Tuesday, 22 July 2014

Vitamins and cognitive decline

The last post was about the benefits of exercise to preserve brain function as we age and slow the pretty inevitable cognitive decline that occurs in our 70s and beyond.

Sadly, though, but very understandably, most people would prefer to eat their way to better brain function rather than work their way in that direction, which is why there are all sorts of studies going on to try to find perfect – and easy to swallow – dietary and nutritional tools to slow brain function.

So towards that end, two recent studies of note, and there’s the usual good news/bad news divide from the findings.

The good news is that in one study, fish oil supplements seemed to improve cognitive function in a group of seniors, (although as always, I’d argue that if supplements work, then the real thing – fishies and shellfishies – would likely work even better).

The bad news in another study that claimed to have reviewed date on over 20,000 people – and this will be bad news for millions of people who’ve put their faith in this tactic - taking B vitamin supplements (including the very popular folic acid) had no benefit on easing cognitive decline or preventing dementia in seniors.

Monday, 21 July 2014

Exercise and your brain

Everyone should know by now that regular exercise is probably the best tool for preserving brain function as we age.

It’s especially important, of course, for older people with study after study showing that even if a person has done no exercise at all prior to entering their senior years, they can still slow cognitive decline by beginning to become more active.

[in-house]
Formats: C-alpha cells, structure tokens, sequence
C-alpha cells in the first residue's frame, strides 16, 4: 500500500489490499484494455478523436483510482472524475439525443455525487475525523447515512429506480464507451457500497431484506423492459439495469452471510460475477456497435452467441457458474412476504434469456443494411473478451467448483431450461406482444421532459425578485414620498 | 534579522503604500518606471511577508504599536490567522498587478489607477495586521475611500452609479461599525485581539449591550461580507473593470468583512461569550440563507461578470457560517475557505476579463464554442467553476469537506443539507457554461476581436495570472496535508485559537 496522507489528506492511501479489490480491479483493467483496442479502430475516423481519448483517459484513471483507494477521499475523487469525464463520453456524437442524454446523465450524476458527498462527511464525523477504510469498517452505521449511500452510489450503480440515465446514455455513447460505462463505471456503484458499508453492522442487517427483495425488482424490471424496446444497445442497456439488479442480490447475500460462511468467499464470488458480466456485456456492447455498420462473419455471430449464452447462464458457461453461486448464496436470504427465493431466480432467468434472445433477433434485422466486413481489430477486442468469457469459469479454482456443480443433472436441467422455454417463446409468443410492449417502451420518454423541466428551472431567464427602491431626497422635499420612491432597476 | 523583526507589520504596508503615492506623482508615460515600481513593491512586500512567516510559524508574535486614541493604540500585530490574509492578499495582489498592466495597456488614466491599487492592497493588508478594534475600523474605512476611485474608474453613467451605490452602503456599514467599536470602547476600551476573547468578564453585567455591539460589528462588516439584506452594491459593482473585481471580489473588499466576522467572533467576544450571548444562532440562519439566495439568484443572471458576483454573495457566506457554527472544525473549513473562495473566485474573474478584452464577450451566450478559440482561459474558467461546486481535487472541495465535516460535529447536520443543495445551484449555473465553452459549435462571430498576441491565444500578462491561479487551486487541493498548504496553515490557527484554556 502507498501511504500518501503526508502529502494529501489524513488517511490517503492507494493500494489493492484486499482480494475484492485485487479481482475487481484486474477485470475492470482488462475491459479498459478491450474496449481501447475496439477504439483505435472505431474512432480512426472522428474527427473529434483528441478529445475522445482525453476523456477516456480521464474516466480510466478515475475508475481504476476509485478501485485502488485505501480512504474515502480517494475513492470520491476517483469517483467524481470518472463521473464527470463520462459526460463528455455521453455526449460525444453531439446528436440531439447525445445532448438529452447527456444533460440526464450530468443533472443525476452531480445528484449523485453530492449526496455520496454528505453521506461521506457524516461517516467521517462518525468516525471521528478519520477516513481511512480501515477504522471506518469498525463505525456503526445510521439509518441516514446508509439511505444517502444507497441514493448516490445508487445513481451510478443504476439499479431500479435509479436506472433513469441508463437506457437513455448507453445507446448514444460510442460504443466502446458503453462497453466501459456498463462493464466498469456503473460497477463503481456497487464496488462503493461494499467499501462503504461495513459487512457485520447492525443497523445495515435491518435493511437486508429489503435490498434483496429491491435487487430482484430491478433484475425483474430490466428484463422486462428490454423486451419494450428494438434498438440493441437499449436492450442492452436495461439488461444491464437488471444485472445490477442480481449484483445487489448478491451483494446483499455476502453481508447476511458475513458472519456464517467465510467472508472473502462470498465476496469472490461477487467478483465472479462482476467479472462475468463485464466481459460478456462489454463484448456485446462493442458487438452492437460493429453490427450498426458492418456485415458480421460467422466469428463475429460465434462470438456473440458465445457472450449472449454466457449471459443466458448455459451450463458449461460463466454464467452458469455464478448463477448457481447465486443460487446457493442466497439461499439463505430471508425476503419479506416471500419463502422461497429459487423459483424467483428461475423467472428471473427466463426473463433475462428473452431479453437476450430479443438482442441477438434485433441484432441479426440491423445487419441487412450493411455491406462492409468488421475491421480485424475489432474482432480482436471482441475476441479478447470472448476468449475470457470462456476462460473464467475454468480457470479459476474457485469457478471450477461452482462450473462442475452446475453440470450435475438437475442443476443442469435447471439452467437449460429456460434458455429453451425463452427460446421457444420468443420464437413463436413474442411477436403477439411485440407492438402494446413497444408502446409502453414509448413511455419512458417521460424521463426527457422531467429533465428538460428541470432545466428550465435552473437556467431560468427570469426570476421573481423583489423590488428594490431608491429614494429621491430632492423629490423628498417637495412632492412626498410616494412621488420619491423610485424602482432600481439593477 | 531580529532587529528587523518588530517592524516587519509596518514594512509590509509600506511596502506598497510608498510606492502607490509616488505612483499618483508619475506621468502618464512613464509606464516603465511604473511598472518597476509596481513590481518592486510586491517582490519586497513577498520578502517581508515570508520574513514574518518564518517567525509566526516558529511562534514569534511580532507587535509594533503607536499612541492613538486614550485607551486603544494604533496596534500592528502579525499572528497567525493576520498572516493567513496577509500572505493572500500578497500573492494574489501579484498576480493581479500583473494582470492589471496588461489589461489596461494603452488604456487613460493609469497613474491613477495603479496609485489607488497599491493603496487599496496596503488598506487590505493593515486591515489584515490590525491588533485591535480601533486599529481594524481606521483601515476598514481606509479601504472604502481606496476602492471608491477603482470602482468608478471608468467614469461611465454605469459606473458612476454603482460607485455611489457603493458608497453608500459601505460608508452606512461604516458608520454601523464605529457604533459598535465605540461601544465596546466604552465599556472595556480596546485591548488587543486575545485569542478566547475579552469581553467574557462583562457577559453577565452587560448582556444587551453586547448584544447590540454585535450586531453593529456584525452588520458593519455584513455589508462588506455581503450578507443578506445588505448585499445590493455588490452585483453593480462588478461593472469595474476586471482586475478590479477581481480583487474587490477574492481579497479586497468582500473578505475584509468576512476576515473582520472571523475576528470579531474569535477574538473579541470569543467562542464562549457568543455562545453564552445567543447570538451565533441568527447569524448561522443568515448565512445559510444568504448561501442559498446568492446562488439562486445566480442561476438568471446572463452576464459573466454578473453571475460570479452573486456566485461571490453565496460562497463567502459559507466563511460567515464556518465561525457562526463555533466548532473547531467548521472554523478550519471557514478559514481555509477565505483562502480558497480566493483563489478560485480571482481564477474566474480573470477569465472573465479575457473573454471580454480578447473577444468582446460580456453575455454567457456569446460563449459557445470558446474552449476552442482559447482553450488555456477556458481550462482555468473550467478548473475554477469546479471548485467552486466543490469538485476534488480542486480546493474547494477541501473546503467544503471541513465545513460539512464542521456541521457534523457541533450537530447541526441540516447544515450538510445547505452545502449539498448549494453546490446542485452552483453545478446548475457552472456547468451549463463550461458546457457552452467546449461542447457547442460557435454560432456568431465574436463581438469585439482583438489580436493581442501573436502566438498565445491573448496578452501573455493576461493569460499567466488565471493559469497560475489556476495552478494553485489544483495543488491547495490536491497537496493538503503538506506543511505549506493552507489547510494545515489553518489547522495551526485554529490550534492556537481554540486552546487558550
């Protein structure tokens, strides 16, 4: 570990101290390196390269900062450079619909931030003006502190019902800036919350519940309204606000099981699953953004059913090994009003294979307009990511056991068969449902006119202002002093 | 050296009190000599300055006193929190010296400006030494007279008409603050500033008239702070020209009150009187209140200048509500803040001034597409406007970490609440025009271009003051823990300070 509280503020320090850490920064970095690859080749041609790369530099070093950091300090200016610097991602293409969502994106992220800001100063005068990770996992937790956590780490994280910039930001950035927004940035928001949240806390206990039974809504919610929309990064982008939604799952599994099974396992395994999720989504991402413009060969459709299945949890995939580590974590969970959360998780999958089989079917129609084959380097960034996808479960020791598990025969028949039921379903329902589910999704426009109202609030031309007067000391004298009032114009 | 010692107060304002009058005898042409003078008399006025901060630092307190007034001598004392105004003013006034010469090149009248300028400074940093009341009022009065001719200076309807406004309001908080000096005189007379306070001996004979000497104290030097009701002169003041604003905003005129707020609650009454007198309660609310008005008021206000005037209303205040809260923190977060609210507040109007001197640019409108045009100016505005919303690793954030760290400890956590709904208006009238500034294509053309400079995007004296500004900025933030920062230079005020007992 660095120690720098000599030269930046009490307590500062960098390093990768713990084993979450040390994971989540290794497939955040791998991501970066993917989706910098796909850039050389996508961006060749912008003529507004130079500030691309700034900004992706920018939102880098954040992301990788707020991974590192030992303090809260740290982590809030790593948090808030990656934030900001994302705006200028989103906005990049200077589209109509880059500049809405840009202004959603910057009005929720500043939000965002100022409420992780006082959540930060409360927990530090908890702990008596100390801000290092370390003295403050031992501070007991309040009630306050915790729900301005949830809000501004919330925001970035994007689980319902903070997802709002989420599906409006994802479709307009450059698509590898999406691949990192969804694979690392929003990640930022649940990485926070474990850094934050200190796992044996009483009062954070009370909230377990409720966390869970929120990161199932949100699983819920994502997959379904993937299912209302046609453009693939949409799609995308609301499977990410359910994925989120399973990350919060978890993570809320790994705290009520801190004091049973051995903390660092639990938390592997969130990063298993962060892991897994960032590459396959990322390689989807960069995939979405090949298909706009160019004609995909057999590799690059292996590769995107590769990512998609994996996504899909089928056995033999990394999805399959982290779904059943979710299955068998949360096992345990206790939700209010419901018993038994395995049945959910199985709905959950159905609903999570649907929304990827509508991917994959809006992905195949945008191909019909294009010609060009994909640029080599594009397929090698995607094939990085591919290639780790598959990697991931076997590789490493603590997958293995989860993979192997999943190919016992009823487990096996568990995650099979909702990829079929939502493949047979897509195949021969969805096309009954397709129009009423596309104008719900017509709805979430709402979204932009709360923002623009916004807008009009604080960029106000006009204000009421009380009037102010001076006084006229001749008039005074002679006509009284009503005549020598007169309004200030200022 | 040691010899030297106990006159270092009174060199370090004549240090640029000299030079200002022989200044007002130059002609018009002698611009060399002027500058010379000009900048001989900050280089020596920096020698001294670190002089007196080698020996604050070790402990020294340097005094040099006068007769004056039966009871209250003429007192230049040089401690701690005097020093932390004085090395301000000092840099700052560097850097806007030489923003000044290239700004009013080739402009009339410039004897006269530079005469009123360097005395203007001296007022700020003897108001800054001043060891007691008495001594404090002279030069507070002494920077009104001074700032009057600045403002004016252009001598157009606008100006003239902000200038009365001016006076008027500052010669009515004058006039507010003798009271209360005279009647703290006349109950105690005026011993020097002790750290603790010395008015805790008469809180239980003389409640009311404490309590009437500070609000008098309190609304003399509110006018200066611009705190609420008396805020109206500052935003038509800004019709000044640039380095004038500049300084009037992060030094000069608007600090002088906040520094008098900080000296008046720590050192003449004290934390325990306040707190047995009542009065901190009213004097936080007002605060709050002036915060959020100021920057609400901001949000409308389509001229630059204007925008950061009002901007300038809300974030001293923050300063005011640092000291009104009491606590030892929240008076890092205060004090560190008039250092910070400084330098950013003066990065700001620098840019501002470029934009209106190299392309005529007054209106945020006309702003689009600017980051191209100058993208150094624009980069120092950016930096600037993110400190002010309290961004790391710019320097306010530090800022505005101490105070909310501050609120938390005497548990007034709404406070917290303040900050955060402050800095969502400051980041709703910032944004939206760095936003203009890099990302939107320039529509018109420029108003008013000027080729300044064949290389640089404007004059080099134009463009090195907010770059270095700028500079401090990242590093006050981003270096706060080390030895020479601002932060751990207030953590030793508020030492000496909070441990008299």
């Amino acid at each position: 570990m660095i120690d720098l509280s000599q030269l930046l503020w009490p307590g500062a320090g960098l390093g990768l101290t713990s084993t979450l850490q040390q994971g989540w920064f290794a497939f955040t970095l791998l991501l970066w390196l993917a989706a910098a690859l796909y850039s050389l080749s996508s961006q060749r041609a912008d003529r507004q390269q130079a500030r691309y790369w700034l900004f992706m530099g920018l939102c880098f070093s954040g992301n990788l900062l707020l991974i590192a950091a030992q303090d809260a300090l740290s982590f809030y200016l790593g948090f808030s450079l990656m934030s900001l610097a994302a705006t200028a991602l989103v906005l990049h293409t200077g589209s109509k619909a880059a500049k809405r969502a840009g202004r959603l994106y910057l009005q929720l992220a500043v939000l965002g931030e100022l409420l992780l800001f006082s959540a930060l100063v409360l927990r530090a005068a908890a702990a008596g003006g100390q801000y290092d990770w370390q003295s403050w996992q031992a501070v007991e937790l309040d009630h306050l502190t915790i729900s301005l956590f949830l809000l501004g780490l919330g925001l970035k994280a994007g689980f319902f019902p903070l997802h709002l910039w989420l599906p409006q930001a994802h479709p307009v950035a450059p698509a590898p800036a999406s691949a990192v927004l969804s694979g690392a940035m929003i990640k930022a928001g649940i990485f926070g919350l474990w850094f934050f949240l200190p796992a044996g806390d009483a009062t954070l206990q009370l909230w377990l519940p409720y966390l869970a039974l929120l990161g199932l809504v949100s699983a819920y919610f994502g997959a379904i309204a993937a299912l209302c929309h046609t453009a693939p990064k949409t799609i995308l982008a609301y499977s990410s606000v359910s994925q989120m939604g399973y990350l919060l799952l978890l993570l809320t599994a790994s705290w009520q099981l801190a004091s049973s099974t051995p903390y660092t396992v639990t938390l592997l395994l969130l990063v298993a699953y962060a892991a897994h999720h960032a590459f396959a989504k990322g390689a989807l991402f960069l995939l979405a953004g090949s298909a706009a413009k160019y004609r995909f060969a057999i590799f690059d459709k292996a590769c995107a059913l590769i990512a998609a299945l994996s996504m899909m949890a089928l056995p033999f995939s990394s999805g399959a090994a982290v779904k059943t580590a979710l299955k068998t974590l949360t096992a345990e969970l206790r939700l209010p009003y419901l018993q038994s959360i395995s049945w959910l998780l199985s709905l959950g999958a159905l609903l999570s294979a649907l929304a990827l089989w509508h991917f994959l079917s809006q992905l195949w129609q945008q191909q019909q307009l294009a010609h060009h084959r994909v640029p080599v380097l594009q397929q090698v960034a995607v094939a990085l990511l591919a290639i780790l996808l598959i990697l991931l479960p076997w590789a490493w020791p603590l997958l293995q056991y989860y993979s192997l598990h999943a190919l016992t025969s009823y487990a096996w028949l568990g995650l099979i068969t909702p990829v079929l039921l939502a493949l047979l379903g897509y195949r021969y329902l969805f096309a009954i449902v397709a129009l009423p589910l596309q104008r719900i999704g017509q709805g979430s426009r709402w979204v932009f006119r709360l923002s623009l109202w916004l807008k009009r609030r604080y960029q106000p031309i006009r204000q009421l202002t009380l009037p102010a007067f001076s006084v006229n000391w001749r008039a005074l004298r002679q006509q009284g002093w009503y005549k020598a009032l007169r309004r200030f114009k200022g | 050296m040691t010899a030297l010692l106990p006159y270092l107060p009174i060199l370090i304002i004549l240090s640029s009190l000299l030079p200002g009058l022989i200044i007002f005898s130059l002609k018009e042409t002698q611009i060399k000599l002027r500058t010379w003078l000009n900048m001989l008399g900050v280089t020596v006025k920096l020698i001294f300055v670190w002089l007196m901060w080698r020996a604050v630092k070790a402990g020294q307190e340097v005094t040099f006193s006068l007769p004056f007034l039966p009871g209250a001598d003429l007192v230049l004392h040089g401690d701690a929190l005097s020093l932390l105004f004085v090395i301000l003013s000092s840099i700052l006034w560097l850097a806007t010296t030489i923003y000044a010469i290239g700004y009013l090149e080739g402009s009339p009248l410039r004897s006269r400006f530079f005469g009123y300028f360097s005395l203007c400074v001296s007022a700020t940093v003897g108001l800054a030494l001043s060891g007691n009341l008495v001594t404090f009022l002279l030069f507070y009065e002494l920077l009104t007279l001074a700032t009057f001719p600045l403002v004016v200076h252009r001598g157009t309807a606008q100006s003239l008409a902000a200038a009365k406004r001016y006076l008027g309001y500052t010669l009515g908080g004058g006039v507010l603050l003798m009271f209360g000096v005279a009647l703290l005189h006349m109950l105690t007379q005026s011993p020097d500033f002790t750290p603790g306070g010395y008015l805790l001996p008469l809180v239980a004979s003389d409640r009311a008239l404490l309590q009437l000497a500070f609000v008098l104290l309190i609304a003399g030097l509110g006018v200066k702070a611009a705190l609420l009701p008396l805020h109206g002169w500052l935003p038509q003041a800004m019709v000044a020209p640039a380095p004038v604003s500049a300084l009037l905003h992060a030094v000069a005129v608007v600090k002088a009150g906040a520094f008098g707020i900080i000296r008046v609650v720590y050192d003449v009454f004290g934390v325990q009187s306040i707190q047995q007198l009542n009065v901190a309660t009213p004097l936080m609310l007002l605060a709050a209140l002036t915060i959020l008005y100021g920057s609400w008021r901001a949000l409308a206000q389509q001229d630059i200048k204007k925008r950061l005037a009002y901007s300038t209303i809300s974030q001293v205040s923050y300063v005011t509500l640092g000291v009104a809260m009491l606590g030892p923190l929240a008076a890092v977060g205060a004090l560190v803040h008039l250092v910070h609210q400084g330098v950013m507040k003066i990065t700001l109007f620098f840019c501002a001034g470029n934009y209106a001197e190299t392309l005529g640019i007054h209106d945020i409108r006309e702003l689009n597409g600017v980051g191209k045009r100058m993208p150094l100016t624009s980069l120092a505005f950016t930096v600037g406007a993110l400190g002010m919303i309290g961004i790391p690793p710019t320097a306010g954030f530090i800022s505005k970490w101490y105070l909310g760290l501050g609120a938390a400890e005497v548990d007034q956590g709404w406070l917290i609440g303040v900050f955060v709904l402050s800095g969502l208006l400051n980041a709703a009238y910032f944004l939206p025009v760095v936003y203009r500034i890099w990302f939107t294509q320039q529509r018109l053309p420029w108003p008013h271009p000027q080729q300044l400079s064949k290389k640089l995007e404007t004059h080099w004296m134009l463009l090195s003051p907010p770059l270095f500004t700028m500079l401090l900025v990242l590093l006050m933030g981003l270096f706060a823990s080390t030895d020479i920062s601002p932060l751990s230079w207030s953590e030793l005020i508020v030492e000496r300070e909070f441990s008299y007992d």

What’s really important to stress, though, is that exercise seems to be particularly beneficial at preventing cognitive decline in the fist place, that is, that if you do some exercise starting earlier in life, say in early adulthood or even in midlife, you have a much better chance at preserving your cognitive function in your older years than if you all of a sudden take up jogging at the age of 75.

And it doesn’t take much exercise to get this benefit.

In fact, two recent studies from the venerable Mayo Clinics conclude that any exercised at all in midlife – that’s any exercise at all – slows cognitive decline and lowers the risk of dementia.

But clearly, the more you do (within reason, of course), the better for your brain.

Thursday, 17 July 2014

Suppressed data

A study that received absolutely no attention from any health news reporters – it’s such an unsexy beast – is, however, a very important one for all of you to note.

In this report published in the journal, PLOS ONE, researchers from Boston University School of Public Health looked at 400 randomly selected clinical trials (what you and I would call “medical studies”) that were completed in the year 2008, and found that 118 of them had not been published.

In other words, about 1/3 of the findings of studies that were started with a view to finding out clinical information never got shared with the public.

Why not?

One can only speculate.

Most of the unpublished studies had been funded by pharmaceutical companies so one can only guess that if the data was unpublished, the most likely reason is that the data didn’t meet the expectations of the funders.